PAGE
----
Diary

Travelling Nepal After the Earthquake

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While preparing for our trip to Nepal, there was plenty of confusion about what to expect. The media coverage concerning the earthquake was shocking, so there were some mixed feelings within our group; especially questions about health conditions, patient transport or simply the supply of everyday goods like drinking water popped up in our minds. When the ground shook on April 25th 2015, the whole country of Nepal was unprepared. The 8.1 magnitude quake and its aftershocks alongside another earthquake on May 12th 2015 killed nearly 9000 people and injured around 22000 people.

Many people lost their homes or felt unsafe in their houses and as the result of the earthquake, they chose to live in tents and temporary shelters for many months. Many UNESCO World Heritage sites like the Boudhanath stupa and ancient palaces in the Kathmandu and Bhaktapur Durbar Square could not stand the strength of the earthquake.

As the aftermath of this natural disaster, the tourism flow decreased by 72% in the following months. Especially for a country in which tourism plays such an important role in the economics, the decrease in the influx of tourists proved to be fatal in the economy.

At the day of our arrival, despite of our preparations, we actually could not prepare well for what was waiting for us outside the airport: dust and bricks everywhere. Many houses were destroyed or had cracks running down the walls. Soon we got used to the signs, which warned us from entering any buildings or simply looked like we better keep away from certain buildings.We also realized that the Nepali people work all day long to take care of their own situations and to build up their houses again. However, it did not take us long to see that there were missing essential things like man-power, resources and money.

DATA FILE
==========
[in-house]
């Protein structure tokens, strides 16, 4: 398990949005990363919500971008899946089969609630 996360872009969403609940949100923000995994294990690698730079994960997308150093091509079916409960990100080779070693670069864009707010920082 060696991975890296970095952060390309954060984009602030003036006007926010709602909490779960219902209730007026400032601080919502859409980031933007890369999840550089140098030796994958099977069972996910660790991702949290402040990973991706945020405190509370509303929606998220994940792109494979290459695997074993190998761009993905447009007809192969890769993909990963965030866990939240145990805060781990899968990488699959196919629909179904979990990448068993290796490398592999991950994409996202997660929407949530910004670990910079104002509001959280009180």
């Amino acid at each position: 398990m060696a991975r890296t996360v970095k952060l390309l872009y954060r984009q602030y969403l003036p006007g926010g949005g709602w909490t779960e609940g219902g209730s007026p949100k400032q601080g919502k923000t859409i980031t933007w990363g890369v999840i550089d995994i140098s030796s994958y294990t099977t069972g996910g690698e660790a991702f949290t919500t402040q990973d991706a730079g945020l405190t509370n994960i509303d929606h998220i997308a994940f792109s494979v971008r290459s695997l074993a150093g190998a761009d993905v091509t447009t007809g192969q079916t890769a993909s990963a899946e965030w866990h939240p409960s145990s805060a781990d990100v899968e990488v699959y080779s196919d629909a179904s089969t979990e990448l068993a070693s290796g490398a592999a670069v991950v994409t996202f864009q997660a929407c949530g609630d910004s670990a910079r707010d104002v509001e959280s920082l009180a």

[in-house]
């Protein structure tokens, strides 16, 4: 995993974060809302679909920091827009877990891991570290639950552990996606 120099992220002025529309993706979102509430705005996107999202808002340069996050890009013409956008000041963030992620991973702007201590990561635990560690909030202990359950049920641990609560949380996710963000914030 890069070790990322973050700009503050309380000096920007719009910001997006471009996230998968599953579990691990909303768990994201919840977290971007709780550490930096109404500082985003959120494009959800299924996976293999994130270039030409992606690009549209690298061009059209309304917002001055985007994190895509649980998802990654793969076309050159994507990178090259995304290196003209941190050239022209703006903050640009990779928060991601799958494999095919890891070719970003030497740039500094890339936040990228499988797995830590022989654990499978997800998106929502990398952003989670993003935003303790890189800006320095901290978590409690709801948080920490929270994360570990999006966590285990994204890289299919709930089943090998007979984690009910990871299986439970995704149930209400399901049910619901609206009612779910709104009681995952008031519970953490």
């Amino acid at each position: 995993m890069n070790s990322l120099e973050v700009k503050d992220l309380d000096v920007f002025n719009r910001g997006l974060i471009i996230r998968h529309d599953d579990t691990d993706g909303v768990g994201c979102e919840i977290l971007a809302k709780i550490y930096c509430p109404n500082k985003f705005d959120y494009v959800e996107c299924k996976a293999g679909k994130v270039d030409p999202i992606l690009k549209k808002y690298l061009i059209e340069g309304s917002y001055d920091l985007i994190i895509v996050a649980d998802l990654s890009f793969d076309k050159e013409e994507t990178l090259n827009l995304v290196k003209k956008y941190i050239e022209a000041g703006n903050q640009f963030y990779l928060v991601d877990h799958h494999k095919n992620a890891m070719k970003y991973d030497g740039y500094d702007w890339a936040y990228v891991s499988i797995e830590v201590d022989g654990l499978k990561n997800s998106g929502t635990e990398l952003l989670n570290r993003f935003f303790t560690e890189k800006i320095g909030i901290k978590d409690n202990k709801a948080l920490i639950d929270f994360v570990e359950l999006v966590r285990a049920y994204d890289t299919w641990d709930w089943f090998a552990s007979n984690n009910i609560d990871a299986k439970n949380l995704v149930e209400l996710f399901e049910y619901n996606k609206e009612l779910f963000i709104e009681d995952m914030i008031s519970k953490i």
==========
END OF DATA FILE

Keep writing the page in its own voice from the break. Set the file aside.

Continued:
During our stay in Nepal, we visited several impressive cities and places which showcased the struggle and consequences of the earthquake. Our trip to Bhaktapur showed us quite plainly the dimension of destruction, which was the result from the earthquake. Bhaktapur is one of the three former kingdom cities, which was once the most beautiful one, as per several tourist guides. It is home to an impressively built Nyatapola-Temple and several other interesting buildings and temples. Locals of this ancient city, are used to welcome many tourists and sell souvenirs to them.

We were prepared to see the once breath-taking city to have been destroyed by the earthquake.However, it was still surprising to see plenty of constructions in Bhaktapur, which was similar to a construction side. Bricks and dust were everywhere around the Durbar Square. Temples were marked by signs which warned people from entering them. Men and women were carrying the bricks away and worked on the rebuilding of the temples again. Moving carefully through all the destruction, we tried to imagine the beauty we would have witnessed had we came to Bhaktapur two years earlier.

The entrance to Bhaktapur costs about 15 Euros but we did not regret paying that sum as the money will be used for building up the city quickly again. We would like to see the small cute alleys full of life and tourist shops melting together to one of the most beautiful former kingdom cities of Nepal again.

Alexandra Bartau, Denise Dassler

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